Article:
Time To End The Farce

Date: December 26, 2011 / Posted by control

It was only going to be a matter of time. And in the end, it has taken less than a day in this Border-Gavaskar duel between Australia and India to raise howls about the refusal of one of the combatants to allow the utilization of the DRS technology.

At a seemingly comfortable 3/205, the home side slumped in the blink of an eye to 5/214 before a crowd of 70,000 fans at the MCG. Two of those dismissals – Mike Hussey and Ed Cowan – would most likely have been overturned had the batsmen been allowed to ask for the third umpire to adjudicate their fate. But that option was not available to the two aggrieved left-handers as India had vetoed the use of technology in this series with the exception of linear referrals by the standing umpires.

For the ICC to allow one team to sit on an island far away from the other nine Test playing nations is farcical.

Several of India’s senior top-order batsmen are not fans of technology being used by those in the middle in a bid to have a decision overturned. They believe that the gadgets currently in use are not reliable. One of the main issues has been their lack of confidence in the Hot Spot technology. This summer in Australia, the cameras used to produce the infrared images produce many more frames per second than the older models that greatly enhance its accuracy.

But, in essence, even that argument is a relatively moot point.

It defies logic that one nation can veto the use of off-field technology. In the early days when it was deemed appropriate to use artificial light to enhance natural light it could only be switched on if both competing teams had agreed to its use prior to the start of the series. India was one of the countries at the forefront of refusing that initiative. On at least one tour of Australia it refused to agree to the use of lights when the home side was more than happy to do so. Crowds at several venues in that series loudly voiced their dismay when players left the field as the light towers that loomed overhead stood unemployed.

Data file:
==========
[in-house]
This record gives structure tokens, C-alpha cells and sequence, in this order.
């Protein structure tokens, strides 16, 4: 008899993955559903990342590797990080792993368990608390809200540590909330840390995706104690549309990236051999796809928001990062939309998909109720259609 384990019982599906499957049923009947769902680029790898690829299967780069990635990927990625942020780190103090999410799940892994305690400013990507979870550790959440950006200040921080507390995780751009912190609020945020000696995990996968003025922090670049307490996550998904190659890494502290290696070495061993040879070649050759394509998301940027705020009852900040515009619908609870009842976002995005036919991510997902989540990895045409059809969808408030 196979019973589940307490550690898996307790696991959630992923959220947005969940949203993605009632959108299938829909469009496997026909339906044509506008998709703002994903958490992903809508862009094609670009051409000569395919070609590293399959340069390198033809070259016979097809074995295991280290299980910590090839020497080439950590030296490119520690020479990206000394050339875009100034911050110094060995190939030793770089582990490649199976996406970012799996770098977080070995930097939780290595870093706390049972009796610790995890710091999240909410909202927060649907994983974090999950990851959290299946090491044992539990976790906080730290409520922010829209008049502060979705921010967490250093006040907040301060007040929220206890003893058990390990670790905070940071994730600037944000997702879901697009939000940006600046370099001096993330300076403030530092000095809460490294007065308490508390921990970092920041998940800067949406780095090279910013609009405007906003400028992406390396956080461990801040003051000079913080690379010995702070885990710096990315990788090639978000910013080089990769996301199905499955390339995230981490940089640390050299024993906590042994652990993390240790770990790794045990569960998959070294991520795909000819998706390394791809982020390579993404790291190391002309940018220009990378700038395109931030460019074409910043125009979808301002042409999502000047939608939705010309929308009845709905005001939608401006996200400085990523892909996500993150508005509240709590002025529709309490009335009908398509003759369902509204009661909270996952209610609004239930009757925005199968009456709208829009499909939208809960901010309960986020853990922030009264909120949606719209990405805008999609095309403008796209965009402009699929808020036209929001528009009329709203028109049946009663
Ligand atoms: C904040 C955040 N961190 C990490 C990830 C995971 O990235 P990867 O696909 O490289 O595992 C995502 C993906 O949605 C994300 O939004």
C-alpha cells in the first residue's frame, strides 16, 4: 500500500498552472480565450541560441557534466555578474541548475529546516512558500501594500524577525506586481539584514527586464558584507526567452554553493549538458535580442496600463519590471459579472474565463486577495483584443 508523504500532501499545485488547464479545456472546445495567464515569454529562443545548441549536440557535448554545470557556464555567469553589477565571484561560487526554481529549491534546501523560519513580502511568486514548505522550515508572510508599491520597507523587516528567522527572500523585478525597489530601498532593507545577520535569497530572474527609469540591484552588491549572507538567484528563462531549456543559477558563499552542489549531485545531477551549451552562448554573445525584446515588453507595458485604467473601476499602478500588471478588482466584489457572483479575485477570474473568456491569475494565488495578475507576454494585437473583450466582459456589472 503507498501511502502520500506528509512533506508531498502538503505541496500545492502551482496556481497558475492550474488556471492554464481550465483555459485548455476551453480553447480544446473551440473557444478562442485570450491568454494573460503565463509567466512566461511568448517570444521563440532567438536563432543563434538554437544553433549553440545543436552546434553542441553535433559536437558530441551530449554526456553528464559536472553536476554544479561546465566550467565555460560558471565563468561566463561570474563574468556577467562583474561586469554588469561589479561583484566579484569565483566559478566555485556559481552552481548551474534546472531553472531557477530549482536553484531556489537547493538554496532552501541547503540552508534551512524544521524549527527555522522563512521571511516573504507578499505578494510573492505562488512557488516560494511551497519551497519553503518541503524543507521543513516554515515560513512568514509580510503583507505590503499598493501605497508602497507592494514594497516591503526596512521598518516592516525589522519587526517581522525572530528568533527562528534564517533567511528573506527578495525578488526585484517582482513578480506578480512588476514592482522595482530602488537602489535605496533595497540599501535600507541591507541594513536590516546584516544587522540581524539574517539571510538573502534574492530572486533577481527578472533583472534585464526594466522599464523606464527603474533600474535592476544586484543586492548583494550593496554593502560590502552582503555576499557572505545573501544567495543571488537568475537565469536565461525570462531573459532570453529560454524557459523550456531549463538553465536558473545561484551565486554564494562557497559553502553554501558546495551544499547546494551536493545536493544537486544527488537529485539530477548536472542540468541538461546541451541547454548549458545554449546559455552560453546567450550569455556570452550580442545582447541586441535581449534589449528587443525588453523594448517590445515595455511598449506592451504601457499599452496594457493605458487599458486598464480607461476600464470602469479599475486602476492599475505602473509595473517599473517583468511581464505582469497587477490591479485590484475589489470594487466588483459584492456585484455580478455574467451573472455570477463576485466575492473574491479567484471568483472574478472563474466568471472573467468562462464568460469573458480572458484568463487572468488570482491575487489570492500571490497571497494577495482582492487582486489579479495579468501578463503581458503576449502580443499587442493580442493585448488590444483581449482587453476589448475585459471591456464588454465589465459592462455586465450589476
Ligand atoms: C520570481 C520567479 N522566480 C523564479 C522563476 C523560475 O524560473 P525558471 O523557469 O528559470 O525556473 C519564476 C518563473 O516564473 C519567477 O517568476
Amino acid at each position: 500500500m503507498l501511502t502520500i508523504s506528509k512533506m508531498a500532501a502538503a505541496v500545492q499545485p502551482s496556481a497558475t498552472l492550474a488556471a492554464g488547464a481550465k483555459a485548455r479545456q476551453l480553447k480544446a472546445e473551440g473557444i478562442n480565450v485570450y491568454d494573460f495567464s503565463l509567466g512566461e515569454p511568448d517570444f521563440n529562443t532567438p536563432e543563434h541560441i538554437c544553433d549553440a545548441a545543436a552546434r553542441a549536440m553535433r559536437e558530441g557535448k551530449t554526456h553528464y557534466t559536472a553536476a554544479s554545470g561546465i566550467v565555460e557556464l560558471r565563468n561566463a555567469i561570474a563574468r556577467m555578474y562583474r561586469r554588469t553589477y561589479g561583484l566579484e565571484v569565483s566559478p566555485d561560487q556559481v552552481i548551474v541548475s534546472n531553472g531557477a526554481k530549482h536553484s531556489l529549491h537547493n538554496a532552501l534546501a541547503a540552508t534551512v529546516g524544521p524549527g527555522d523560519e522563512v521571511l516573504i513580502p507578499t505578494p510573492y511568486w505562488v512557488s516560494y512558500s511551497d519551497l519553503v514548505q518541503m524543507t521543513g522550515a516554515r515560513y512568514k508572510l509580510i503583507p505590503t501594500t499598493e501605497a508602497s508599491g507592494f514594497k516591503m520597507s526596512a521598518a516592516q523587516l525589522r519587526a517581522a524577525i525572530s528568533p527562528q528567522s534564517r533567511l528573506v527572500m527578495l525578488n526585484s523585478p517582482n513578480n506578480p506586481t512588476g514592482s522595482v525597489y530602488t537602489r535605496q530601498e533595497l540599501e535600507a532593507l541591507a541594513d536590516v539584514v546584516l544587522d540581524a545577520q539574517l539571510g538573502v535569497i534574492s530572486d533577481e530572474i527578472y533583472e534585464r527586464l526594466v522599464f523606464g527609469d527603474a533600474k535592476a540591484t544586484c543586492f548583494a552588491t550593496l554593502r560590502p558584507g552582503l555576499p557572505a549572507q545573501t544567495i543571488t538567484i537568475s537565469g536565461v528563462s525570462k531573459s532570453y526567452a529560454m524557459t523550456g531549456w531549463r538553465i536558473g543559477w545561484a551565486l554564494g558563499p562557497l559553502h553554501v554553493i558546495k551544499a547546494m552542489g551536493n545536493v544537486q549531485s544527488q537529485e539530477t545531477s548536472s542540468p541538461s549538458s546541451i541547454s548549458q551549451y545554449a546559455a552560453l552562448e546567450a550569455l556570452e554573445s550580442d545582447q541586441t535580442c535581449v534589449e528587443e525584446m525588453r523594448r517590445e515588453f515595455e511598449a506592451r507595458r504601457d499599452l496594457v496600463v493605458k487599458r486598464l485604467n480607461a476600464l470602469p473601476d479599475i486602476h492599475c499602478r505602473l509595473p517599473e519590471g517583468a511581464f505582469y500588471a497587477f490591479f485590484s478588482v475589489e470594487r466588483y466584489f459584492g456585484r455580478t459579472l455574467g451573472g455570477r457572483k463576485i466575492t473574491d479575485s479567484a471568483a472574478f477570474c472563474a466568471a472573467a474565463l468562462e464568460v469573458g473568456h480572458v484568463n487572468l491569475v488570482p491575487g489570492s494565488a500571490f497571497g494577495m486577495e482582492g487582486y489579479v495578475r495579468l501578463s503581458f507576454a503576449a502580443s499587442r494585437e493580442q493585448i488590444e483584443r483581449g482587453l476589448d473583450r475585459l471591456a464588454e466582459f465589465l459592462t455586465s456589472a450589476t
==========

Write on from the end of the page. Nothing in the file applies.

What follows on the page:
It didn’t take long for the ICC to step in and issue a mandate on their own letterhead that stated that the use of light towers was a non-negotiable. Nowadays, at any ground that has lights available, they are switched on under instructions from the field umpires. What used to be an area of the game that brought a divide is no longer an issue.

It is high time that the ICC invoked the same stance when it comes to the DRS. It may not be a perfect tool, but had it been in use today at the MCG, tempers would have been placated, and in Hussey’s instance, perhaps a career-saving innings may have ensued.

Currently, the ICC is working under some sort of half-pregnant logic. Surely, it is a matter of all in or all out, and when 90% of the Test-playing nations have given the DRS a tick it is time that the remaining 10% – India – is simply told that this is the way we will be operating in the future – PERIOD!

I feel sure, that if later in this Test, Tendulkar cops the raw end of the pineapple on the cusp of his history making century Indian fans will be up in arms about their team’s refusal to fall in line with everyone else.

It a perverse situation that at the ICC board table India has voted in favour of the DRS being used in international cricket, yet when it comes to them agreeing to it on the eve of a series in which they are competing they yell a resounding ‘NO’.

It is high time that they were told it’s time to fall in line for the game and the fans demand it.

Latest Galleries
  • Cricket
  • Olympic & Commonwealth Games
  • Mental Health
  • African Wildlife
Contact Glenn